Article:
Making ENDS Meet: community networks and health promotion among Blacks in the city of Brotherly Love

Am J Public Health. 2011 Aug;101(8):1392-401. doi: 10.2105/AJPH.2011.300125. Epub 2011 Jun 16.

Abstract

This historical inquiry illustrates the power of social networks by examining the Starr Centre and the Whittier Centre, two civic associations that operated in Philadelphia during the early 20th century, a time when Black Americans faced numerous public health threats. Efforts to address those threats included health initiatives forged through collaborative social networks involving civic associations, health professionals, and members of Black communities. Such networks provided access to important resources and served as cornerstones of health promotion activities in many large cities. I trace the origins of these two centers, the development of their programs, their establishment of ties with Black community residents, and the relationship between strong community ties and the development of community health initiatives. Clinicians, researchers, and community health activists can draw on these historical precedents to address contemporary public health concerns by identifying community strengths, leveraging social networks, mobilizing community members, training community leaders, and building partnerships with indigenous community organizations.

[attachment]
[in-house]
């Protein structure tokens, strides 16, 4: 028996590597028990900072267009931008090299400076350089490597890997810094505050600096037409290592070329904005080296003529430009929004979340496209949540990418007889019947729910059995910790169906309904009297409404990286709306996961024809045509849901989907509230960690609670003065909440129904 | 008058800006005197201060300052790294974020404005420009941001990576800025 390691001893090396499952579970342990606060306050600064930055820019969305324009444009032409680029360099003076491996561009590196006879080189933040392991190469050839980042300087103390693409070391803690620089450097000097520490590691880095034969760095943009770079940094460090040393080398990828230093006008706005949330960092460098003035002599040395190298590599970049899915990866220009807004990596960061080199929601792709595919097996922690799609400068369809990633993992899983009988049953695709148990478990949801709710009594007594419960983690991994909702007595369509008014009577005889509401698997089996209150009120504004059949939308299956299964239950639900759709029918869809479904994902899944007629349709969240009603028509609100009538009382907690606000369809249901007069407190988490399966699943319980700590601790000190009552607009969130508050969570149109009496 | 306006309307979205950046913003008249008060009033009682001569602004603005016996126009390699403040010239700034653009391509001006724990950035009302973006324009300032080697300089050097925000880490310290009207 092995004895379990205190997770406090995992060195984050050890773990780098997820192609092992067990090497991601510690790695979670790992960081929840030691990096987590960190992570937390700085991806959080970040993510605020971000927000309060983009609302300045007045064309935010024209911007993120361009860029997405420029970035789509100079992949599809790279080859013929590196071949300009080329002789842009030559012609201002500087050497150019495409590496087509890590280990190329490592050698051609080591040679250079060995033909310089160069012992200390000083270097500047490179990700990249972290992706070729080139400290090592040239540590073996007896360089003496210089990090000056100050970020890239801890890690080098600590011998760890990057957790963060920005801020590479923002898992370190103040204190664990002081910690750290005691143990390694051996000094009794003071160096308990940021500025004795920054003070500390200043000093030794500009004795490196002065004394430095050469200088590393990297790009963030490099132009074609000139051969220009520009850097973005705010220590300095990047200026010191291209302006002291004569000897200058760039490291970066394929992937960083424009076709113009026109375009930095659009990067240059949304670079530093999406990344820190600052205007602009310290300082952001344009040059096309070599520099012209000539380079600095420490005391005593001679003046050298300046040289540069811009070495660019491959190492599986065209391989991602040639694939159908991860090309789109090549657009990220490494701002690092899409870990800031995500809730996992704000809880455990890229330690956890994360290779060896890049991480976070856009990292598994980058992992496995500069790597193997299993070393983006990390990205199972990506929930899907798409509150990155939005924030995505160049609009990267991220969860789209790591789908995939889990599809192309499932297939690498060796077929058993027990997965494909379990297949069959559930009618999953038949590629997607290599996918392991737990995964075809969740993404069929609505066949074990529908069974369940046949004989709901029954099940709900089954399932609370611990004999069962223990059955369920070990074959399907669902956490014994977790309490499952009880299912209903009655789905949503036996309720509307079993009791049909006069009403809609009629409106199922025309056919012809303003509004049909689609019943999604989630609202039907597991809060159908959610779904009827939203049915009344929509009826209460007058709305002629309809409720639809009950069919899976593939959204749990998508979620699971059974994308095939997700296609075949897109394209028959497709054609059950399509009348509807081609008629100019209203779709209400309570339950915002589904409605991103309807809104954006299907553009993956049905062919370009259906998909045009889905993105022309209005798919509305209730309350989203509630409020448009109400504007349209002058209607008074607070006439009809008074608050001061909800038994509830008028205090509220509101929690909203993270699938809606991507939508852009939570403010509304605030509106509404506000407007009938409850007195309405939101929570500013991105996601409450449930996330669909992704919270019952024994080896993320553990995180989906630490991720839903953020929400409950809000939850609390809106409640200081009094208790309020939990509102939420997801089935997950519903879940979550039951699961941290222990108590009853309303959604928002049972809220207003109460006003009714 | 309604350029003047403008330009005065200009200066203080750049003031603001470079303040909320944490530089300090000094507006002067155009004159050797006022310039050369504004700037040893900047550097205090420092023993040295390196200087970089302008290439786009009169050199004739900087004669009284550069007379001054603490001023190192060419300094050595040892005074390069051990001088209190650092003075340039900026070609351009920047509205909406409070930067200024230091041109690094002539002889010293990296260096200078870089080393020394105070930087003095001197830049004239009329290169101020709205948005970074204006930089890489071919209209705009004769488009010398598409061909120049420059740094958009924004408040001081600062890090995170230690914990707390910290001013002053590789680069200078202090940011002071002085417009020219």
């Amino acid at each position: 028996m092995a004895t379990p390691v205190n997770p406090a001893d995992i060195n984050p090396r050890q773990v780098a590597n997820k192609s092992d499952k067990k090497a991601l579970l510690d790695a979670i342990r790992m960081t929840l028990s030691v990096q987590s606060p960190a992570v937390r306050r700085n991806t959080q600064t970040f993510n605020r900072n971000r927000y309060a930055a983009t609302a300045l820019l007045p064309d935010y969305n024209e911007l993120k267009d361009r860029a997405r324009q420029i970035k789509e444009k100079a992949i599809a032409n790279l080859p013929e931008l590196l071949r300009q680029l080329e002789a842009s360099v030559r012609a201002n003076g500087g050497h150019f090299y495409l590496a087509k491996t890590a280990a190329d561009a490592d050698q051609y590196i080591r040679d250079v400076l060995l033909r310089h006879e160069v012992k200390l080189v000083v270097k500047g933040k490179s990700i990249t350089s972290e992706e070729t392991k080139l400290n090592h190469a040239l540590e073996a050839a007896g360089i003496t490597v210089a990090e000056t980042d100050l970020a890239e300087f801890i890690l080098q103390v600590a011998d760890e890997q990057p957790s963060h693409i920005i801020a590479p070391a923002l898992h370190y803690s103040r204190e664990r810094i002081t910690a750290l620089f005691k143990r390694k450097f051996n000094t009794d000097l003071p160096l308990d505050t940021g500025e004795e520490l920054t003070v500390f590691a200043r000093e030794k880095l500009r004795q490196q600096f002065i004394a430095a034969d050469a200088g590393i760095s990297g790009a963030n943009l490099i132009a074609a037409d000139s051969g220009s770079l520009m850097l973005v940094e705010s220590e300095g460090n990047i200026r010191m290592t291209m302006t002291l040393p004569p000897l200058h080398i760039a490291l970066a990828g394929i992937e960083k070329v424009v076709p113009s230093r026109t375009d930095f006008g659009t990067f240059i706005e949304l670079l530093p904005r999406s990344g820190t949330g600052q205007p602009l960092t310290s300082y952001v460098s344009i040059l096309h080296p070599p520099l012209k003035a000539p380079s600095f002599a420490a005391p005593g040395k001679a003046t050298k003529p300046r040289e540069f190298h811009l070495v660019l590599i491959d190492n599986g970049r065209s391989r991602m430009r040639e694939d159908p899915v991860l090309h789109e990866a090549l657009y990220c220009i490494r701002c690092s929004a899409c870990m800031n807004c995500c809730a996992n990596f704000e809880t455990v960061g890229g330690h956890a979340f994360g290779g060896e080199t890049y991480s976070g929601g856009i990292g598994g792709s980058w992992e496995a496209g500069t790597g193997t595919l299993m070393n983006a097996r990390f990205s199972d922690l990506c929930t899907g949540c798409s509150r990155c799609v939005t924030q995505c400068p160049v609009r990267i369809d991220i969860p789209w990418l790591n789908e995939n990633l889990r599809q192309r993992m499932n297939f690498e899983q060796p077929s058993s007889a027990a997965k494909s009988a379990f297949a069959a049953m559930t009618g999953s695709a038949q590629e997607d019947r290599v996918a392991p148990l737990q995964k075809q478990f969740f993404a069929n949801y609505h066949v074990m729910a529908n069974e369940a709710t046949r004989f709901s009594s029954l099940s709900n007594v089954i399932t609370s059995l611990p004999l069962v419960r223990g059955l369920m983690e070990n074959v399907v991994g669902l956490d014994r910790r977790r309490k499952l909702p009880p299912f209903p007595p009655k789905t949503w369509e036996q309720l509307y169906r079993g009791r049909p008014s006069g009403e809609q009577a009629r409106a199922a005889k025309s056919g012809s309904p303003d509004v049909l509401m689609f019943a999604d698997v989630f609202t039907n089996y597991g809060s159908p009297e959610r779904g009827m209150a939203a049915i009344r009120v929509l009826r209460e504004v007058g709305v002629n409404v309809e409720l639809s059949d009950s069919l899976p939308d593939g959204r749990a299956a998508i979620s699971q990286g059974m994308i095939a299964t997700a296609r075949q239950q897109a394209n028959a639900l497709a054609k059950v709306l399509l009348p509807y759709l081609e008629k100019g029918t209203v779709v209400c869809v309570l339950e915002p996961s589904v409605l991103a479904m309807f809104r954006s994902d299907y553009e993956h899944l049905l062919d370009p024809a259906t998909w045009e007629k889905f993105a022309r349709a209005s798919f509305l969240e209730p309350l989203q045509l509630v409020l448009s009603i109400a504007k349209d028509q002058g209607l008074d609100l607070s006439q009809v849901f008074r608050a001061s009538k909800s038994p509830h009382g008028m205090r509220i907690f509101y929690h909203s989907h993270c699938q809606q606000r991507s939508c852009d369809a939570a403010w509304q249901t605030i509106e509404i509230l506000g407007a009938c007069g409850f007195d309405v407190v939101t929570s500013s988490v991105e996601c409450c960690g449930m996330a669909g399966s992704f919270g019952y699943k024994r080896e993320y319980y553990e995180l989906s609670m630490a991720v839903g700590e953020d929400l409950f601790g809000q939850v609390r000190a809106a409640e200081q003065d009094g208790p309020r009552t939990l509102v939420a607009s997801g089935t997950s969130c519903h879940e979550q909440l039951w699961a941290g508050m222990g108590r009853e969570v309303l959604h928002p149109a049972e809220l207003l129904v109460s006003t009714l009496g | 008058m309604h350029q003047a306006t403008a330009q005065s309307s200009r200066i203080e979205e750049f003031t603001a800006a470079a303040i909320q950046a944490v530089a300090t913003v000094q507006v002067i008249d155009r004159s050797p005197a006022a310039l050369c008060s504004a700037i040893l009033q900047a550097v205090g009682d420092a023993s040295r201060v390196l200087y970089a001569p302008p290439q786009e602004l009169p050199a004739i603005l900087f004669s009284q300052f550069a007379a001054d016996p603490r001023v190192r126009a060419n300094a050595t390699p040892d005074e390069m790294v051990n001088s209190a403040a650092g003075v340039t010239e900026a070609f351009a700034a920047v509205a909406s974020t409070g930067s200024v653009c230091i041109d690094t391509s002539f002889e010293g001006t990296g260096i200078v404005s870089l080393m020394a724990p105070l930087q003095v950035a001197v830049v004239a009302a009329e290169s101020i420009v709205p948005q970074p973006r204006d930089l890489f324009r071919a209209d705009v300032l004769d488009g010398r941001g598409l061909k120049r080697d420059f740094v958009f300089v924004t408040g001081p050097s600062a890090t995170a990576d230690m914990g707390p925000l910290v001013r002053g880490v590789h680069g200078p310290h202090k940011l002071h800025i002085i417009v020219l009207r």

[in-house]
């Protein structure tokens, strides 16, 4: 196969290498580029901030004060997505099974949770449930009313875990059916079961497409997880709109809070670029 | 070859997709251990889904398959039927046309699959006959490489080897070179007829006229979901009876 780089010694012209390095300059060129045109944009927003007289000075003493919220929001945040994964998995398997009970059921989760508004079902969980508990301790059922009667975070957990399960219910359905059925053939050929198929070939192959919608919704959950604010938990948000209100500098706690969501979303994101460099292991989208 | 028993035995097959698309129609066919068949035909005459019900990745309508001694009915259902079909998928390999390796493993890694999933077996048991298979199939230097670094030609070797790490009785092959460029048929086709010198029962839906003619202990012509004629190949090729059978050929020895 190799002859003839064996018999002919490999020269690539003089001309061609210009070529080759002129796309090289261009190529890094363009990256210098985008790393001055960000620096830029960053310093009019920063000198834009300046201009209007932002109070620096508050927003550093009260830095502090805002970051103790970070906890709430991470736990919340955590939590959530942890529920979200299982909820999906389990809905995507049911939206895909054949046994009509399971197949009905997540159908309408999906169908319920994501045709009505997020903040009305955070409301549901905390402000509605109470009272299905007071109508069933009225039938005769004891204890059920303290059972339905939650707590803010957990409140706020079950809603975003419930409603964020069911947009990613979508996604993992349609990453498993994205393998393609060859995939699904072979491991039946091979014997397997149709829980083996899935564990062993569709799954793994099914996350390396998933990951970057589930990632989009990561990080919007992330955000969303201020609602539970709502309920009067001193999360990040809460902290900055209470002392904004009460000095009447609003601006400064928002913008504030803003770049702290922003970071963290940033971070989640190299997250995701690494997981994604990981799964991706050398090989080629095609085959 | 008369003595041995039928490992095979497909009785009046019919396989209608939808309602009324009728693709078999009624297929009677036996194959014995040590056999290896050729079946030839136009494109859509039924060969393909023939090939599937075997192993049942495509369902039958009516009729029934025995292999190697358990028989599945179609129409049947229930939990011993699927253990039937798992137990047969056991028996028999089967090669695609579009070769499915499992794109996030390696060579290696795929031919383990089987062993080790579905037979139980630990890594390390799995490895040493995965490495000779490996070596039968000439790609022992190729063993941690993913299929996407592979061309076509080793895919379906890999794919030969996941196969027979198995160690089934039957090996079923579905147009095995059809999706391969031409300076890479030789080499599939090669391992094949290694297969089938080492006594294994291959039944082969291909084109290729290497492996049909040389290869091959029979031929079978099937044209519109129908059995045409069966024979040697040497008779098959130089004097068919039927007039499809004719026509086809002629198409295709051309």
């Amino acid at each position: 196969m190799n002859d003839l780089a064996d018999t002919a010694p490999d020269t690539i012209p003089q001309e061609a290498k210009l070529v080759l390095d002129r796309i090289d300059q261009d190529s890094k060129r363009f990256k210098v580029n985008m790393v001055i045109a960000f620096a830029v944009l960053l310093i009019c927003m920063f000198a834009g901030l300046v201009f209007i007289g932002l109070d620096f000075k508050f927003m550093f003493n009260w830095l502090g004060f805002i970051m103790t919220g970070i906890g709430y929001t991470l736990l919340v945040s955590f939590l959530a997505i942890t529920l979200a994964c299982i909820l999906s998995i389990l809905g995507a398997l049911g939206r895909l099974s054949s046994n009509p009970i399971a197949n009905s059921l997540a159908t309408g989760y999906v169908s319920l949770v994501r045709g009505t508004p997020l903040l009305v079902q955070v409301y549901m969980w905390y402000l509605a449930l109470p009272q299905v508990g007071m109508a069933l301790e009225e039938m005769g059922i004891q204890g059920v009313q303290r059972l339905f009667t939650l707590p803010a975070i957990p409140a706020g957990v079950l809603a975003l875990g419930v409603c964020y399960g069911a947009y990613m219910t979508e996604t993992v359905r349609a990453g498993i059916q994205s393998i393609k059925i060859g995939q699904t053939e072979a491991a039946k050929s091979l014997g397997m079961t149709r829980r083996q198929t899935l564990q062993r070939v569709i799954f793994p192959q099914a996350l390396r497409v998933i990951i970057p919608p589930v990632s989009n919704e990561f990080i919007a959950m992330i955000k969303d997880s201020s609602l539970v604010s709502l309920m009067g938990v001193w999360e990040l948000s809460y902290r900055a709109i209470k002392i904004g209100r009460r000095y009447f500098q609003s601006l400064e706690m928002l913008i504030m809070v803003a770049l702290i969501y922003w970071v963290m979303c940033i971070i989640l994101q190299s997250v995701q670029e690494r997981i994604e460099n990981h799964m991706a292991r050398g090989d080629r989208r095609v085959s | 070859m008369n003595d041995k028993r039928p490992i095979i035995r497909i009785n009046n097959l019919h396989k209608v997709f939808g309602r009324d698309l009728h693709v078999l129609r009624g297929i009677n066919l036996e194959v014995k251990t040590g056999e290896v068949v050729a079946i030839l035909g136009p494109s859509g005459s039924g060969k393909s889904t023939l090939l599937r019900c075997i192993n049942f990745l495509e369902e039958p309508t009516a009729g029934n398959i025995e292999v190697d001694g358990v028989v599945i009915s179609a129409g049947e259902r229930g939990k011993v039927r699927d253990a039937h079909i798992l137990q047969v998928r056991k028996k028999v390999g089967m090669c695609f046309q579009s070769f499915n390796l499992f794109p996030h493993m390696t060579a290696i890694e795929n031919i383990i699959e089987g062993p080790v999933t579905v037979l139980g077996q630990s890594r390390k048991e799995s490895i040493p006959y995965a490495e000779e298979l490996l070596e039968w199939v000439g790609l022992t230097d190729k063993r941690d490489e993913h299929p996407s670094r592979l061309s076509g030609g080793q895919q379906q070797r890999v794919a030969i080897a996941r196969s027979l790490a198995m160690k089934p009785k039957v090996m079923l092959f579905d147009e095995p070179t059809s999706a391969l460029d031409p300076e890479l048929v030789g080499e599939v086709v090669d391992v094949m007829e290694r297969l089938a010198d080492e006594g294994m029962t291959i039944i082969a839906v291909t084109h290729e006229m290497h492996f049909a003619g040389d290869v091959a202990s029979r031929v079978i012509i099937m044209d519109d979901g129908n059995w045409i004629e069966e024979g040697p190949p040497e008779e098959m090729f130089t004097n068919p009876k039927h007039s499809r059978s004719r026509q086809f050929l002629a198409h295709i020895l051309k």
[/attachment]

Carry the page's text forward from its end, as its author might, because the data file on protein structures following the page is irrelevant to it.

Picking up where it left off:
Publication types

  • Historical Article
  • Research Support, N.I.H., Extramural
  • Research Support, U.S. Gov't, P.H.S.

MeSH terms

  • African Americans / history*
  • Community Networks / history*
  • Health Promotion / history*
  • Health Status Disparities
  • History, 20th Century
  • Humans
  • Philadelphia
  • Social Welfare / history